Mexican drug cartels are striving to become “key players in the European drugs market,” Europol officials said Friday.
Their statement, issued from Europol headquarters in the Hague, said that Mexican criminals have become “global market coordinators” in trafficking cocaine and synthetic drugs to Europe. Police officials also alleged that Mexicans were moving firearms from southeast Europe and trading them with cocaine dealers in the Americas. They also specifically cited the Zetas cartel--perhaps the most ruthless of the Mexican gangs—for reportedly trafficking human beings “for sexual exploitation” from northeast Europe to Mexico.
Concerns about the presence of Mexican cartels in Europe are not new, but the statement by the European Union’s top crime-fighting agency underscores a growing worry about the Mexican criminal groups’ ambitious plans for global expansion. Fears have spread across the Mexican border to nearby Texas, and as far away as Southeast Africa.
Last month, Texas’ public safety department declared that Mexican cartels were the “the most significant organized crime threat” to the Lone Star State. Along with other criminal groups, the cartels are suspected not only to be deeply involved in the Texas drug trade, but also to be responsible for extortion, kidnappings, public corruption and money laundering, according to the report, an annual threat assessment issued by the agency.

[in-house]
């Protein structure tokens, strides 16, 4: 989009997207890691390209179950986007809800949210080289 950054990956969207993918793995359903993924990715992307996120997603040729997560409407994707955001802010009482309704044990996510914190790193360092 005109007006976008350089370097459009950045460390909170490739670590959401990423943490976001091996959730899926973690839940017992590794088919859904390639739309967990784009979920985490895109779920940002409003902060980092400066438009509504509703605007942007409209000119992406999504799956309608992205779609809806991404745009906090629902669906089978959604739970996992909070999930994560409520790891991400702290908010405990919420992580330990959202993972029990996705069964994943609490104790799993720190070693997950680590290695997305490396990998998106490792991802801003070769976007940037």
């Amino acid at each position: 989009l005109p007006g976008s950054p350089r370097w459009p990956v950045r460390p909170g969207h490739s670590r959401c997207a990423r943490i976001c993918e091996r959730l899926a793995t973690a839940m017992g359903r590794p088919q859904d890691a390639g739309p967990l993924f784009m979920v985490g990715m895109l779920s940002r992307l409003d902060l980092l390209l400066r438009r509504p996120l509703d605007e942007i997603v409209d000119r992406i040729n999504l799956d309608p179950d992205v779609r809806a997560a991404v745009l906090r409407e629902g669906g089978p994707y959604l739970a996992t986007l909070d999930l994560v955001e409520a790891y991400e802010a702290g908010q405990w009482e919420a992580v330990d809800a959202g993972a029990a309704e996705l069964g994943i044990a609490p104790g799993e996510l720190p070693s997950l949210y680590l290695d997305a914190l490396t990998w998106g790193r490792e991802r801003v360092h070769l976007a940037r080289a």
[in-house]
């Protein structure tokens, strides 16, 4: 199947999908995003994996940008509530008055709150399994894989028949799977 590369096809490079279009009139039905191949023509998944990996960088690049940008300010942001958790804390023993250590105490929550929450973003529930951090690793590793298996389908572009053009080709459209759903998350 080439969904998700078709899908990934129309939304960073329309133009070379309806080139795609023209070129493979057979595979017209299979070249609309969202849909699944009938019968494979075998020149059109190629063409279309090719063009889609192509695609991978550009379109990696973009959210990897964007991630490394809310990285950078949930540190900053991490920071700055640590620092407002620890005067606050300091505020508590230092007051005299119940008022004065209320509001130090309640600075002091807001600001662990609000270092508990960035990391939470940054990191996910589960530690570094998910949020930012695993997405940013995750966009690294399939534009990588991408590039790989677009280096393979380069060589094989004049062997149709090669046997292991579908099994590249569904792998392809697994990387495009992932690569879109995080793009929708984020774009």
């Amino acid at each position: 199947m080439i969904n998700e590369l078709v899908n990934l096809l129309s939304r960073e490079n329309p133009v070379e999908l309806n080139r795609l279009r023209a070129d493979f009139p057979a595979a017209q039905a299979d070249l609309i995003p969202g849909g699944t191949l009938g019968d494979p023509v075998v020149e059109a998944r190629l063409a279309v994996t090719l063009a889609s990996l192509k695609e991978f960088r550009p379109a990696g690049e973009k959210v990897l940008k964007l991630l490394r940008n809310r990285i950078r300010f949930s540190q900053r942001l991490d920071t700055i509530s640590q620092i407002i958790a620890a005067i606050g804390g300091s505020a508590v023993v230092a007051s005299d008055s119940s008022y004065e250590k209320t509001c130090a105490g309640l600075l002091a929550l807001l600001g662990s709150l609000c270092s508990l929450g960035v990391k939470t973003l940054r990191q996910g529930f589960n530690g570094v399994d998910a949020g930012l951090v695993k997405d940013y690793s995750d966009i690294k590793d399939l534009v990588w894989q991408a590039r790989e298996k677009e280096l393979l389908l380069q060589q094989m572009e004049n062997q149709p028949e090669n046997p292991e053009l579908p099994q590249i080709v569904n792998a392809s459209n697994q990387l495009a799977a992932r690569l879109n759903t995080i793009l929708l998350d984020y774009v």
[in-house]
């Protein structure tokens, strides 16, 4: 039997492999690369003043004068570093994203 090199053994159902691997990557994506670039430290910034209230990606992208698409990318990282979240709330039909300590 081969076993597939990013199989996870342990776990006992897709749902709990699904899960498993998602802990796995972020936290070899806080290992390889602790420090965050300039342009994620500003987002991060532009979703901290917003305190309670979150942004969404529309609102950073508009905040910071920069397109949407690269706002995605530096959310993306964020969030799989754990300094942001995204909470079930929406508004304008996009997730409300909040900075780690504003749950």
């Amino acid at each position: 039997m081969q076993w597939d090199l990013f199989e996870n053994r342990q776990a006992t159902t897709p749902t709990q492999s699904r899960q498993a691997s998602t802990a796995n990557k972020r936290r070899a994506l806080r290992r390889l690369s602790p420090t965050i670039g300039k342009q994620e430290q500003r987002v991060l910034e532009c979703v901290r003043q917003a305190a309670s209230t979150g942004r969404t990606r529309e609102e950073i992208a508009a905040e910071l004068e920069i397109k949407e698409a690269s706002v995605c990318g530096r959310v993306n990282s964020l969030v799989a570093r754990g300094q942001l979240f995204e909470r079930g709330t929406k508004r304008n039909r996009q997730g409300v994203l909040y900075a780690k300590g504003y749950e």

In May, a deputy administrator for the Drug Enforcement Administration told a group of U.S. senators that Mexican cartels are involved in the African methamphetamine trade, and have “documented links” to criminal groups in Mozambique, Ghana, Nigeria, and the Democratic Republic of the Congo.
“We haven’t identified specific cartel activity in Africa,” a DEA official told the Voice of America in June. “We’ve identified Mexicans in Africa, and we know they are affiliated with cartels - we just haven’t put it together.”
The Europol statement said that law enforcement officials had recently “averted” the Sinaloa Cartel’s attempts to set up a major European cocaine wholesaling operation. Thus far, according to the report, few violent incidents in Europe have been attributed to the Mexicans.
“We do not want the level of violence and brutality which we see in Mexico mirrored in Europe,” said Rob Wainwright, the Europol director.
By Richard Fausset, Los Angeles Times, April 12th 2013
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